Are there different types of alimony?

In general terms, alimony is a means for divorcing partners to maintain a quality of life similar to that which they experienced during the marriage. Also known as spousal support, alimony orders may come in different forms.

In many divorce cases, alimony is ordered by the court when there is a marked disparity between the incomes of the two spouses as well as their respective capacities to earn. Courts tend to order spouses who make considerably more in income than do their ex-spouse to pay spousal support. However, the type of alimony the court might order often depends upon a multitude of factors, including the duration of the marriage and the alimony recipient's proximity to financial independence. In Florida, courts may award alimony as a short-term tool or a long-term tool for achieving self-reliance.

Learning about spousal support

Florida law provides for the award of several different types of alimony as part of divorce proceedings. Some spouses may receive permanent alimony, while others may receive temporary alimony until the divorce is finalized.

One of the most common types of spousal support is rehabilitative alimony. This type helps the lower-earning spouse receive limited assistance while he or she goes through retraining or acquires additional education so that he or she can reenter the workforce. The goal is to provide help for a finite period of time so that the recipient can become self-supporting. The court may be more willing to grant this type of alimony when the party has potential or a background that demonstrates that he or she can establish or re-establish a viable career. For example, if the party had quit college to care for the couple's children, the court may award rehabilitative alimony for a reasonable period of time that would allow the recipient to complete his or her education.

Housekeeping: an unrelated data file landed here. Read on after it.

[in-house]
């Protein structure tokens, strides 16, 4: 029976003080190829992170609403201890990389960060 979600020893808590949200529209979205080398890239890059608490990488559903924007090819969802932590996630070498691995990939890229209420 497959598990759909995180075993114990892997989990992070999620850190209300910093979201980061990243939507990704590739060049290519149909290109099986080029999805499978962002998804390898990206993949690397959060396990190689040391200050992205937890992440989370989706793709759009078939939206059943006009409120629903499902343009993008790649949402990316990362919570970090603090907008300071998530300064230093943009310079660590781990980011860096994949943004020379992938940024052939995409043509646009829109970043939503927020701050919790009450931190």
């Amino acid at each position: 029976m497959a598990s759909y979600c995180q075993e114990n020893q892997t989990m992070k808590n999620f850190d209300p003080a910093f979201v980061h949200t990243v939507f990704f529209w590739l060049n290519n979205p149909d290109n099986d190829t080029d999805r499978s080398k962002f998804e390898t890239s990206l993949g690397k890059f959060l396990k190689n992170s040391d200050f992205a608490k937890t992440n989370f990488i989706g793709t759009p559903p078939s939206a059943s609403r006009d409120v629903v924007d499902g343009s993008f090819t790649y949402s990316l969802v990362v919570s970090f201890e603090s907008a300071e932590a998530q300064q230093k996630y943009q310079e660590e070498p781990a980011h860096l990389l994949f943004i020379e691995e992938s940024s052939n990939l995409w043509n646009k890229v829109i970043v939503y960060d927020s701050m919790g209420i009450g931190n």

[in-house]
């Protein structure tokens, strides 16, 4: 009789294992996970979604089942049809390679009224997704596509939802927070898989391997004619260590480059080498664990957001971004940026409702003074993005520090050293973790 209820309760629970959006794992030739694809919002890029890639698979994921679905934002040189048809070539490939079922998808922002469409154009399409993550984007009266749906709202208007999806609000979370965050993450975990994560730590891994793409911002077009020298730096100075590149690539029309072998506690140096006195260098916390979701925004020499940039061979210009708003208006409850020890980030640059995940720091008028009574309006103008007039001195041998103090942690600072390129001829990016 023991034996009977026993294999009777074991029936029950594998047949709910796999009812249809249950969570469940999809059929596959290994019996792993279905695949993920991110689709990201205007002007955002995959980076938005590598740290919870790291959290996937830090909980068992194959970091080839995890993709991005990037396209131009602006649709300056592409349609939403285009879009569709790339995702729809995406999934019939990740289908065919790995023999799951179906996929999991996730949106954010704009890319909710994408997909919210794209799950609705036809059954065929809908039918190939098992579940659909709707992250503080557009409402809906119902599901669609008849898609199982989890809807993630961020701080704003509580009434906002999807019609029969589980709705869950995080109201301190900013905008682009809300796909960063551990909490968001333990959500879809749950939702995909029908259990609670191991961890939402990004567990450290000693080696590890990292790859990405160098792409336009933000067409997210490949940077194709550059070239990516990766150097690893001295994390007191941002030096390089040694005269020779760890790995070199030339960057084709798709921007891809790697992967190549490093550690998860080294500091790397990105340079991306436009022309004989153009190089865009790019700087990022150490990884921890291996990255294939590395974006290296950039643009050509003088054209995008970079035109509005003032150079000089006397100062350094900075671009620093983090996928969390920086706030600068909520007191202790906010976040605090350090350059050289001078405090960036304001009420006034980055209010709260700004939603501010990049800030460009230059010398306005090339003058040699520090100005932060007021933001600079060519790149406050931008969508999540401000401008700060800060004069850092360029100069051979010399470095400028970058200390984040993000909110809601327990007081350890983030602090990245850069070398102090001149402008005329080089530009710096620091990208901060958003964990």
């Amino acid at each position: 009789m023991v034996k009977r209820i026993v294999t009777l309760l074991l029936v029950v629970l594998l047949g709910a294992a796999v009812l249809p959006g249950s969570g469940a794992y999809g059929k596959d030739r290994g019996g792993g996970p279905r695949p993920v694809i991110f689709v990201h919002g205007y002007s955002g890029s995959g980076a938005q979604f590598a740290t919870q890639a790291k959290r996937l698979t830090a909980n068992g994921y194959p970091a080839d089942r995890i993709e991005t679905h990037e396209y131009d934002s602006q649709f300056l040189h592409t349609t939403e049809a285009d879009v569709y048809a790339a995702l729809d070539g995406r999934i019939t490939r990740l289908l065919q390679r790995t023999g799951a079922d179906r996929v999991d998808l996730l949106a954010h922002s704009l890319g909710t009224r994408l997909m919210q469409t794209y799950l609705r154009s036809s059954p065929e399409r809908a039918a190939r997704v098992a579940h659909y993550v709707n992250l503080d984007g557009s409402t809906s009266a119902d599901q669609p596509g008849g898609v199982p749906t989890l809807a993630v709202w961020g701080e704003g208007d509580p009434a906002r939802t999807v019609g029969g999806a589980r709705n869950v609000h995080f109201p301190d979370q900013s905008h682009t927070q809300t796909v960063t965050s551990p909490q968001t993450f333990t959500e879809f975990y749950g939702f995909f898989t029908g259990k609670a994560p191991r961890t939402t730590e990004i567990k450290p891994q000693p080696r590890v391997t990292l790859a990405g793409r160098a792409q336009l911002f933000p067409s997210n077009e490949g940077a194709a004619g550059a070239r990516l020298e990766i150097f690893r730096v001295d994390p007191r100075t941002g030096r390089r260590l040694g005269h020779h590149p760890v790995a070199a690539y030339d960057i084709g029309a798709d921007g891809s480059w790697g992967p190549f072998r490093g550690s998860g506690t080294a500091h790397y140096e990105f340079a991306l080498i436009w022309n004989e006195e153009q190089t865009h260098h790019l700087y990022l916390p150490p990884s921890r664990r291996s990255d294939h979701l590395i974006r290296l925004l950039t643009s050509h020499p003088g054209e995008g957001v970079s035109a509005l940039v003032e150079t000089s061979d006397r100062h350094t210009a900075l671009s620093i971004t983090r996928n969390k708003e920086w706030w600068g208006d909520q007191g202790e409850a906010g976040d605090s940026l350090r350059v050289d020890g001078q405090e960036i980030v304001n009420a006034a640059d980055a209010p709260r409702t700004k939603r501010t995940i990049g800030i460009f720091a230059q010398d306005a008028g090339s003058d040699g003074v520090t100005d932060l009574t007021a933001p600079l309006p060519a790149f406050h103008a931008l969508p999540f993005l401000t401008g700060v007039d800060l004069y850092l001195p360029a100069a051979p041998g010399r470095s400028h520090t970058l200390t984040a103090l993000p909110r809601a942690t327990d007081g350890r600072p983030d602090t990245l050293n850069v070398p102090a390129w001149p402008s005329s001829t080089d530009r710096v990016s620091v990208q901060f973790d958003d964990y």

What are the visitation rights of a grandparent in Florida?

Florida courts will grant a grandparent reasonable visitation with their grandchild if the court deems it to be in the best interests of the child. In order for a court to award visitation, one of the parents must have deserted the child, the child was born out of wedlock or the child's parents' marriage ended in dissolution.

In determining whether grandparent visitation is in the best interests of the child, the court looks at a number of factors. The court considers whether the grandparent will encourage a close relationship between the child and his or her parents, the quality and length of the prior relationship between the grandparent and the child and what the child wishes if able to express his or her preference.

Shared parental responsibility in Florida custody cases

Parents undergoing a child custody dispute can expect that most family courts will assign parents shared responsibility for their children, even when one parent may have primary residential or physical custody. Custody decisions encompass more than just determining with which parent a child will primarily live. It also involves courts determining how major decisions that affect the children's lives will be made.

In most cases, courts will order the parents to share parental responsibility. This means that parents must confer with one another when making major decisions regarding the children. In other words, both parents will have a say in where the child will attend school, what doctor the child will see, whether the child will receive counseling and in what religion, if any, the child will be raised.

What is a parenting plan?

A parenting plan is a blueprint for the resolution of challenges that parents and their children may face prior to, during and following a dissolution of a marriage. Florida law changed the way that parenting issues are governed in divorce proceedings in 2008, and the biggest change is the requirement that a parenting plan be developed for every child involved in an action for dissolution of a marriage.

In a parenting plan, the details for how parents intend to share the daily duties of raising their child are addressed. Time-sharing agendas and issues such as how each parent communicates with the child and which parent will hold responsibility for education-related matters are also planned. The more cooperative the parents are with each other in developing a parenting plan, the easier the divorce process becomes.